This is one of many gospel ironies. It is only when we recognize our weakness that we can be made strong by His perfect grace.

How do we get charity?

How do we obtain the precious gift of charity? Note carefully:

Wherefore, my beloved brethren, pray unto the Father with all the energy of heart, that ye may be filled with this love, which he hath bestowed upon all who are true followers of his Son, Jesus Christ; that ye may become the sons of God; that when he shall appear we shall be like him, for we shall see him as he is; that we may have this hope; that we may be purified even as he is pure. Amen (Moroni 7:47-8, emphasis added).

The answer is clear. We receive charity as we become true followers of Jesus Christ and we beseech Him for the gift. We must want it with all our hearts.

Putting charity into perspective

I have tried to make sense of the two great triads in scripture. The first principles and ordinances of the gospel are faith, repentance and covenants (which includes both baptism and confirmation). The scriptures also talk about faith, hope, and charity. How do the two triads relate to each other?

I have wondered if the former are the commandments that guide our choices and the latter are the fruits of our choices. Perhaps faith as a desire to believe results in faith as an inner assurance. Perhaps repentance—turning our sins over to Jesus—leads to hope—that sense that Jesus can and will save us. Perhaps entering into covenants of baptism, the sacrament, and any personal covenants we make with God direct us to charity, the mind of Christ.

Charity is the culminating gift of our spiritual seeking. “And now abideth faith, hope, charity, these three; but the greatest of these is charity” (1 Corinthians 13:13).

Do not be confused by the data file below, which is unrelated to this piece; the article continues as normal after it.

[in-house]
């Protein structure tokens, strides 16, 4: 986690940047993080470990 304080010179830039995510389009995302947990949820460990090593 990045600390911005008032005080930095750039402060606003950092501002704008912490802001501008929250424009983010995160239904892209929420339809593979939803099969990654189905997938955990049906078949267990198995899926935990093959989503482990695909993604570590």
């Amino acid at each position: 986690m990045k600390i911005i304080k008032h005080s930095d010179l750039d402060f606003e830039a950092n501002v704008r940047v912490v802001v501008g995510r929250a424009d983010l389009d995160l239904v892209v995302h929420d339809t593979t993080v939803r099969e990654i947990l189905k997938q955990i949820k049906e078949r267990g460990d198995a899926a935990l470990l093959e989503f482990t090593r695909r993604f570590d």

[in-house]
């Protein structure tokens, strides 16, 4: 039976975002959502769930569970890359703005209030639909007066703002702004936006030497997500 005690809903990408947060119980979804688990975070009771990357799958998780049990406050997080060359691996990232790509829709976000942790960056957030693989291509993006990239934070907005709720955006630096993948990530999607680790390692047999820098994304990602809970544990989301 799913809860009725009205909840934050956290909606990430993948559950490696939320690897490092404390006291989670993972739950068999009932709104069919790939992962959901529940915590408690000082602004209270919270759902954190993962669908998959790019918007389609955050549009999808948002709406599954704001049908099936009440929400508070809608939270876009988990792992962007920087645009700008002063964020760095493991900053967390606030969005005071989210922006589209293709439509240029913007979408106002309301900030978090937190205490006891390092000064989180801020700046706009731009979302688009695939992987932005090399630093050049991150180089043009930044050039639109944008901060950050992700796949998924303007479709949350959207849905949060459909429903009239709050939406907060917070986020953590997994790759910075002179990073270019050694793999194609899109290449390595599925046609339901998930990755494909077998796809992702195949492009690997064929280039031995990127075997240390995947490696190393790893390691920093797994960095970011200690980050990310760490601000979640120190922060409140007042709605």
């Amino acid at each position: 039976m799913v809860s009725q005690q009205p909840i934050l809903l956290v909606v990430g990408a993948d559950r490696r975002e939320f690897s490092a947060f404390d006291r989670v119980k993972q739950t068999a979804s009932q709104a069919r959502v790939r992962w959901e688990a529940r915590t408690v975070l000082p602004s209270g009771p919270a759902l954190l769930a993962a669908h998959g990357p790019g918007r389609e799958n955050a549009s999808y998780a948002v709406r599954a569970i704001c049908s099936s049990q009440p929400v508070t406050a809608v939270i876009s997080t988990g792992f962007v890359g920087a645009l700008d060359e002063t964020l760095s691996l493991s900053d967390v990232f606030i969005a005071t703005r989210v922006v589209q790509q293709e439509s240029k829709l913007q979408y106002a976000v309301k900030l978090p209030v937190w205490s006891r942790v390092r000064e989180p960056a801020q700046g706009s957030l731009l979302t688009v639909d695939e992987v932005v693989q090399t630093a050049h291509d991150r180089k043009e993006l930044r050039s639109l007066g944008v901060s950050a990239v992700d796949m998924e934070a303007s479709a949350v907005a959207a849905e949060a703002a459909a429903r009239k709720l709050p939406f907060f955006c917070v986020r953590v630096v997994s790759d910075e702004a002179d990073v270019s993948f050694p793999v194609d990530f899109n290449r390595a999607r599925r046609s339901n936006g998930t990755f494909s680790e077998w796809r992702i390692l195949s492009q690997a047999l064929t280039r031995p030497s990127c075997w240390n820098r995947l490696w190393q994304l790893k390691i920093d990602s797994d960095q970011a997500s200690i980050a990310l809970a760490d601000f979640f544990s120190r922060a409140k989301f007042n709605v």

Charity comes only when we humbly recognize the weakness of our mortal natures and throw ourselves on “the merits, and mercy, and grace of the Holy Messiah” (2 Nephi 2:8, emphasis added). The Book of Mormon teaches clearly and repeatedly that “there shall be no other name given nor any other way nor means whereby salvation can come unto the children of men, only in and through the name of Christ, the Lord Omnipotent” (Mosiah 3:1, emphasis added).

What difference does charity make in marriage?

It seems that every relationship faces an Abrahamic test. Somewhere along the way some challenge surfaces that seems insurmountable. It may be a spouse with a temper, one who will not be close and affectionate, or pornography and unfaithfulness. These challenges are insurmountable—unless we have charity. We simply will not survive and thrive in the challenges of marriage unless we take upon ourselves the mindset that Jesus has. His redemptive mindset is called charity. (This is not to suggest that we should merely shrug at major violations of trust. Appropriate action is needed. Yet, whatever else is appropriate, charity is still essential.)

It is important to note that charity is necessary not only for big challenges but also for the small chafings of daily life. All who have been married more than an hour have felt irritated with their spouses. Some people, like my dear wife, hardly let irritations rise to the level of awareness. She almost always shrugs them off.

I do a much better job of representing the fallen human race. I chafe about word choice in a simple statement she makes. I grumble about indecision. I grouse that she doesn’t know that I don’t like celery—let alone celery soup. I moan when she is late (even though I am late far more often than she), and I gripe when the table is set with the knives facing the wrong direction. My unchanged soul protests such violations of order and propriety.

I have repented a lot in over four decades of marriage. I am learning little by little to see as the Lord sees. I am learning to follow President Joseph F. Smith’s counsel:

We all have our weaknesses and failings. Sometimes the husband sees a failing in his wife, and he upbraids her with it. Sometimes the wife feels that her husband has not done just the right thing, and she upbraids him. What good does it do? Is not forgiveness better? Is not charity better? Is not love better? Isn’t it better not to speak of faults, not to magnify weaknesses by iterating and reiterating them? Isn’t that better? And will not the union that has been cemented between you and the birth of children and by the bond of the new and everlasting covenant, be more secure when you forget to mention weaknesses and faults one of another? Is it not better to drop them and say nothing about them—bury them and speak only of the good that you know and feel, one for another, and thus bury each other’s faults and not magnify them; isn’t that better?[v]